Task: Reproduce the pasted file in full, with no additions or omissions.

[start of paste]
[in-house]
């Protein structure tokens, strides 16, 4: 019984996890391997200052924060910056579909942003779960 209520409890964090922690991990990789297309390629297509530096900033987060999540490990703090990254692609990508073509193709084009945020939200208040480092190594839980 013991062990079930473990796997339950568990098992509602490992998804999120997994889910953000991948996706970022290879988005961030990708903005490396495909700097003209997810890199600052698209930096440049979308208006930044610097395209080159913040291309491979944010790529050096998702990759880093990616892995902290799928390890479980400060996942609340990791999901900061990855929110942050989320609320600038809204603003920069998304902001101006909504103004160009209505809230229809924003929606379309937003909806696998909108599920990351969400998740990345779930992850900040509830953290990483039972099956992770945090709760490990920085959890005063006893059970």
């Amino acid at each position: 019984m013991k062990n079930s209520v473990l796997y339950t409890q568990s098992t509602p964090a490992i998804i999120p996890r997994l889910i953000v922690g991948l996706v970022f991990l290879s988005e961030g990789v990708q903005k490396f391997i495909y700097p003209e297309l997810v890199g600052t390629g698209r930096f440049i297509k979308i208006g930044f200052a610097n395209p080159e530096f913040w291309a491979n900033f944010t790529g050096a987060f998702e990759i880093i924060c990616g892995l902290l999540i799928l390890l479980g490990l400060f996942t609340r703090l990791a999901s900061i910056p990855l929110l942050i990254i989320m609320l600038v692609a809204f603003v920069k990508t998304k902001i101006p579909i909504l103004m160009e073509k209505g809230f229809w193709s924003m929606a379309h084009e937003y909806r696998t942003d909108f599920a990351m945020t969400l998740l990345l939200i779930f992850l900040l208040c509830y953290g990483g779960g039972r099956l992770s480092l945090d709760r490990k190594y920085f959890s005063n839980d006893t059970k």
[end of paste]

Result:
[in-house]
């Protein structure tokens, strides 16, 4: 019984996890391997200052924060910056579909942003779960 209520409890964090922690991990990789297309390629297509530096900033987060999540490990703090990254692609990508073509193709084009945020939200208040480092190594839980 013991062990079930473990796997339950568990098992509602490992998804999120997994889910953000991948996706970022290879988005961030990708903005490396495909700097003209997810890199600052698209930096440049979308208006930044610097395209080159913040291309491979944010790529050096998702990759880093990616892995902290799928390890479980400060996942609340990791999901900061990855929110942050989320609320600038809204603003920069998304902001101006909504103004160009209505809230229809924003929606379309937003909806696998909108599920990351969400998740990345779930992850900040509830953290990483039972099956992770945090709760490990920085959890005063006893059970």
């Amino acid at each position: 019984m013991k062990n079930s209520v473990l796997y339950t409890q568990s098992t509602p964090a490992i998804i999120p996890r997994l889910i953000v922690g991948l996706v970022f991990l290879s988005e961030g990789v990708q903005k490396f391997i495909y700097p003209e297309l997810v890199g600052t390629g698209r930096f440049i297509k979308i208006g930044f200052a610097n395209p080159e530096f913040w291309a491979n900033f944010t790529g050096a987060f998702e990759i880093i924060c990616g892995l902290l999540i799928l390890l479980g490990l400060f996942t609340r703090l990791a999901s900061i910056p990855l929110l942050i990254i989320m609320l600038v692609a809204f603003v920069k990508t998304k902001i101006p579909i909504l103004m160009e073509k209505g809230f229809w193709s924003m929606a379309h084009e937003y909806r696998t942003d909108f599920a990351m945020t969400l998740l990345l939200i779930f992850l900040l208040c509830y953290g990483g779960g039972r099956l992770s480092l945090d709760r490990k190594y920085f959890s005063n839980d006893t059970k």